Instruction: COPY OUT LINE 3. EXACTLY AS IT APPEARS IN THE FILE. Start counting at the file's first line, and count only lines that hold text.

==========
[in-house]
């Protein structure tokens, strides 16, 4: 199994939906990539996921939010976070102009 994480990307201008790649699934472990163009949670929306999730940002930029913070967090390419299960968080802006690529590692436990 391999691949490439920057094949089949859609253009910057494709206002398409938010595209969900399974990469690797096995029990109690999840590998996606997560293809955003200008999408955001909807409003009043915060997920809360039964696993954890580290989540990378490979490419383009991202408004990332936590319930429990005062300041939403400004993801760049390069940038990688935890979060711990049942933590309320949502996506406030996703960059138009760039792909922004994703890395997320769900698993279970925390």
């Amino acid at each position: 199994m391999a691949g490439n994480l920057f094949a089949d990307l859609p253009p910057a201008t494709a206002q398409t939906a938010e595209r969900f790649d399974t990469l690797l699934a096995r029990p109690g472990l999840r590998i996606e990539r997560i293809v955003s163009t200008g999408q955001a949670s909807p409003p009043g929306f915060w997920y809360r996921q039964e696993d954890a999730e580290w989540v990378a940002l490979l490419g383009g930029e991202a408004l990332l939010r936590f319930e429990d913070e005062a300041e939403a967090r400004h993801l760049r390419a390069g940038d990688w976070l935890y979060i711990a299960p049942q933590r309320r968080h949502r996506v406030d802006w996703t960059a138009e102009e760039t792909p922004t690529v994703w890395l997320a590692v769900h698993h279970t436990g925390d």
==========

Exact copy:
């Amino acid at each position: 199994m391999a691949g490439n994480l920057f094949a089949d990307l859609p253009p910057a201008t494709a206002q398409t939906a938010e595209r969900f790649d399974t990469l690797l699934a096995r029990p109690g472990l999840r590998i996606e990539r997560i293809v955003s163009t200008g999408q955001a949670s909807p409003p009043g929306f915060w997920y809360r996921q039964e696993d954890a999730e580290w989540v990378a940002l490979l490419g383009g930029e991202a408004l990332l939010r936590f319930e429990d913070e005062a300041e939403a967090r400004h993801l760049r390419a390069g940038d990688w976070l935890y979060i711990a299960p049942q933590r309320r968080h949502r996506v406030d802006w996703t960059a138009e102009e760039t792909p922004t690529v994703w890395l997320a590692v769900h698993h279970t436990g925390d």